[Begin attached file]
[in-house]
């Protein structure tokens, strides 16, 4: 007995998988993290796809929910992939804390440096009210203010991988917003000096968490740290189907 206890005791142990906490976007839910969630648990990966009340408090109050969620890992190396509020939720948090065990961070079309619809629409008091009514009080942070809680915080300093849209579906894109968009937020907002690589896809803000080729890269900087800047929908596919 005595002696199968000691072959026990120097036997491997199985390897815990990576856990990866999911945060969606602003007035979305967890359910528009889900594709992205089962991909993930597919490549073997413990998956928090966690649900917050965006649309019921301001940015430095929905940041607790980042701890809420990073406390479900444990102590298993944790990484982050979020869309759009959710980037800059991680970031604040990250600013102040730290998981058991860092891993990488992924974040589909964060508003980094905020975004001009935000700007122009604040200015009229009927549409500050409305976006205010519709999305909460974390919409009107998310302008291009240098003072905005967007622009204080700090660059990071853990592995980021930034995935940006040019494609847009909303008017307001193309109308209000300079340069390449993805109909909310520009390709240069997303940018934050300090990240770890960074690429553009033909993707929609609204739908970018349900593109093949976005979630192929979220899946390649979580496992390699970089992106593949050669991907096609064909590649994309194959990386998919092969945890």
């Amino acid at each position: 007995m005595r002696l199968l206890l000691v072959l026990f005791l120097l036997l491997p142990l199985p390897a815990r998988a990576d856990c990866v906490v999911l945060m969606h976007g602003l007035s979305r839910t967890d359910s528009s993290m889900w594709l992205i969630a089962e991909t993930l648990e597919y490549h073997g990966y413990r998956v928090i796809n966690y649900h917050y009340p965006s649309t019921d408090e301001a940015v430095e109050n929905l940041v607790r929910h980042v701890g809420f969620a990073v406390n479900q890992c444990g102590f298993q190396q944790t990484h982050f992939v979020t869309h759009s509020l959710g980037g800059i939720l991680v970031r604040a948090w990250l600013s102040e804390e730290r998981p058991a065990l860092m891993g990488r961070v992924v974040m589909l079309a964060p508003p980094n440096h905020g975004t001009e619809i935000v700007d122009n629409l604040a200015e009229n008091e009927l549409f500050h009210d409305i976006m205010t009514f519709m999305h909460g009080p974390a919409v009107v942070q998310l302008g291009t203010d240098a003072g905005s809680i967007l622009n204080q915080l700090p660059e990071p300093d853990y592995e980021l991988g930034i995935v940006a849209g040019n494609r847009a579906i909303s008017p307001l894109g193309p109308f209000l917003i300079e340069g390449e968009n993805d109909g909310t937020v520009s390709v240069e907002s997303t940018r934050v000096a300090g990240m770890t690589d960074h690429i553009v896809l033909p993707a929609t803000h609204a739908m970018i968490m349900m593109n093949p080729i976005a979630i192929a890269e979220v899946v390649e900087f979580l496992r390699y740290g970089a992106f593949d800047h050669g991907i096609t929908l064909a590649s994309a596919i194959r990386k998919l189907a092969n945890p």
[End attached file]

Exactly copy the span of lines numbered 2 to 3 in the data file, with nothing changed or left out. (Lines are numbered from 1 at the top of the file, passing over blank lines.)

């Protein structure tokens, strides 16, 4: 007995998988993290796809929910992939804390440096009210203010991988917003000096968490740290189907 206890005791142990906490976007839910969630648990990966009340408090109050969620890992190396509020939720948090065990961070079309619809629409008091009514009080942070809680915080300093849209579906894109968009937020907002690589896809803000080729890269900087800047929908596919 005595002696199968000691072959026990120097036997491997199985390897815990990576856990990866999911945060969606602003007035979305967890359910528009889900594709992205089962991909993930597919490549073997413990998956928090966690649900917050965006649309019921301001940015430095929905940041607790980042701890809420990073406390479900444990102590298993944790990484982050979020869309759009959710980037800059991680970031604040990250600013102040730290998981058991860092891993990488992924974040589909964060508003980094905020975004001009935000700007122009604040200015009229009927549409500050409305976006205010519709999305909460974390919409009107998310302008291009240098003072905005967007622009204080700090660059990071853990592995980021930034995935940006040019494609847009909303008017307001193309109308209000300079340069390449993805109909909310520009390709240069997303940018934050300090990240770890960074690429553009033909993707929609609204739908970018349900593109093949976005979630192929979220899946390649979580496992390699970089992106593949050669991907096609064909590649994309194959990386998919092969945890």
């Amino acid at each position: 007995m005595r002696l199968l206890l000691v072959l026990f005791l120097l036997l491997p142990l199985p390897a815990r998988a990576d856990c990866v906490v999911l945060m969606h976007g602003l007035s979305r839910t967890d359910s528009s993290m889900w594709l992205i969630a089962e991909t993930l648990e597919y490549h073997g990966y413990r998956v928090i796809n966690y649900h917050y009340p965006s649309t019921d408090e301001a940015v430095e109050n929905l940041v607790r929910h980042v701890g809420f969620a990073v406390n479900q890992c444990g102590f298993q190396q944790t990484h982050f992939v979020t869309h759009s509020l959710g980037g800059i939720l991680v970031r604040a948090w990250l600013s102040e804390e730290r998981p058991a065990l860092m891993g990488r961070v992924v974040m589909l079309a964060p508003p980094n440096h905020g975004t001009e619809i935000v700007d122009n629409l604040a200015e009229n008091e009927l549409f500050h009210d409305i976006m205010t009514f519709m999305h909460g009080p974390a919409v009107v942070q998310l302008g291009t203010d240098a003072g905005s809680i967007l622009n204080q915080l700090p660059e990071p300093d853990y592995e980021l991988g930034i995935v940006a849209g040019n494609r847009a579906i909303s008017p307001l894109g193309p109308f209000l917003i300079e340069g390449e968009n993805d109909g909310t937020v520009s390709v240069e907002s997303t940018r934050v000096a300090g990240m770890t690589d960074h690429i553009v896809l033909p993707a929609t803000h609204a739908m970018i968490m349900m593109n093949p080729i976005a979630i192929a890269e979220v899946v390649e900087f979580l496992r390699y740290g970089a992106f593949d800047h050669g991907i096609t929908l064909a590649s994309a596919i194959r990386k998919l189907a092969n945890p």